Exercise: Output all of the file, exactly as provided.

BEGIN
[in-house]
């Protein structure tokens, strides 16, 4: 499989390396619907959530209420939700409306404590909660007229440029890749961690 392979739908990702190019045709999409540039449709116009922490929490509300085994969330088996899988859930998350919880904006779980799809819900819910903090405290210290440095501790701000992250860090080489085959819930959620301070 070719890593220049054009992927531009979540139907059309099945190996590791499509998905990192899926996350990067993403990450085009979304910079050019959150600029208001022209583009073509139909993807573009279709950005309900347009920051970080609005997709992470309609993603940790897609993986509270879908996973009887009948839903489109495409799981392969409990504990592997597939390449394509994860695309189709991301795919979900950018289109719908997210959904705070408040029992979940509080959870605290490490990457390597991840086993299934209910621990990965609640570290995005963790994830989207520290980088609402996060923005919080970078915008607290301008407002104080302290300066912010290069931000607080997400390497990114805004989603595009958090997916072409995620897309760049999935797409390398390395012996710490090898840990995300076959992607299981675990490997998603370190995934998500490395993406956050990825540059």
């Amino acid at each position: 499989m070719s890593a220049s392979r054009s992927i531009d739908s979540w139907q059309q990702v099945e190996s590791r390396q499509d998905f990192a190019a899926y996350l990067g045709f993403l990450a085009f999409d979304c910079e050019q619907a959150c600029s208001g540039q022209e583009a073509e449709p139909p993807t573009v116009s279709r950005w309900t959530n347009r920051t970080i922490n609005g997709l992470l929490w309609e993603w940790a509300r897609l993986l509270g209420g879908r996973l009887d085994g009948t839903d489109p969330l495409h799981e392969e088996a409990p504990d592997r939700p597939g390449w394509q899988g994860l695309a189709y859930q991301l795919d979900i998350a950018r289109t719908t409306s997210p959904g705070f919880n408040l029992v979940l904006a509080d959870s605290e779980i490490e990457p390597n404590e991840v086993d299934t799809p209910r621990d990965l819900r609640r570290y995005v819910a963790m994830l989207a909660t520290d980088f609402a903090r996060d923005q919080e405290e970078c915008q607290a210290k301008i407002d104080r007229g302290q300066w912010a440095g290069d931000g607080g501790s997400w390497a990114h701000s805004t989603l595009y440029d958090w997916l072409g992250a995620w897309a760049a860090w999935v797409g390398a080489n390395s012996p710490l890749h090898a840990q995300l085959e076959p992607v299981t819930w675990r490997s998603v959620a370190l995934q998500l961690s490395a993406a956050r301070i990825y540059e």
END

[in-house]
């Protein structure tokens, strides 16, 4: 499989390396619907959530209420939700409306404590909660007229440029890749961690 392979739908990702190019045709999409540039449709116009922490929490509300085994969330088996899988859930998350919880904006779980799809819900819910903090405290210290440095501790701000992250860090080489085959819930959620301070 070719890593220049054009992927531009979540139907059309099945190996590791499509998905990192899926996350990067993403990450085009979304910079050019959150600029208001022209583009073509139909993807573009279709950005309900347009920051970080609005997709992470309609993603940790897609993986509270879908996973009887009948839903489109495409799981392969409990504990592997597939390449394509994860695309189709991301795919979900950018289109719908997210959904705070408040029992979940509080959870605290490490990457390597991840086993299934209910621990990965609640570290995005963790994830989207520290980088609402996060923005919080970078915008607290301008407002104080302290300066912010290069931000607080997400390497990114805004989603595009958090997916072409995620897309760049999935797409390398390395012996710490090898840990995300076959992607299981675990490997998603370190995934998500490395993406956050990825540059």
């Amino acid at each position: 499989m070719s890593a220049s392979r054009s992927i531009d739908s979540w139907q059309q990702v099945e190996s590791r390396q499509d998905f990192a190019a899926y996350l990067g045709f993403l990450a085009f999409d979304c910079e050019q619907a959150c600029s208001g540039q022209e583009a073509e449709p139909p993807t573009v116009s279709r950005w309900t959530n347009r920051t970080i922490n609005g997709l992470l929490w309609e993603w940790a509300r897609l993986l509270g209420g879908r996973l009887d085994g009948t839903d489109p969330l495409h799981e392969e088996a409990p504990d592997r939700p597939g390449w394509q899988g994860l695309a189709y859930q991301l795919d979900i998350a950018r289109t719908t409306s997210p959904g705070f919880n408040l029992v979940l904006a509080d959870s605290e779980i490490e990457p390597n404590e991840v086993d299934t799809p209910r621990d990965l819900r609640r570290y995005v819910a963790m994830l989207a909660t520290d980088f609402a903090r996060d923005q919080e405290e970078c915008q607290a210290k301008i407002d104080r007229g302290q300066w912010a440095g290069d931000g607080g501790s997400w390497a990114h701000s805004t989603l595009y440029d958090w997916l072409g992250a995620w897309a760049a860090w999935v797409g390398a080489n390395s012996p710490l890749h090898a840990q995300l085959e076959p992607v299981t819930w675990r490997s998603v959620a370190l995934q998500l961690s490395a993406a956050r301070i990825y540059e």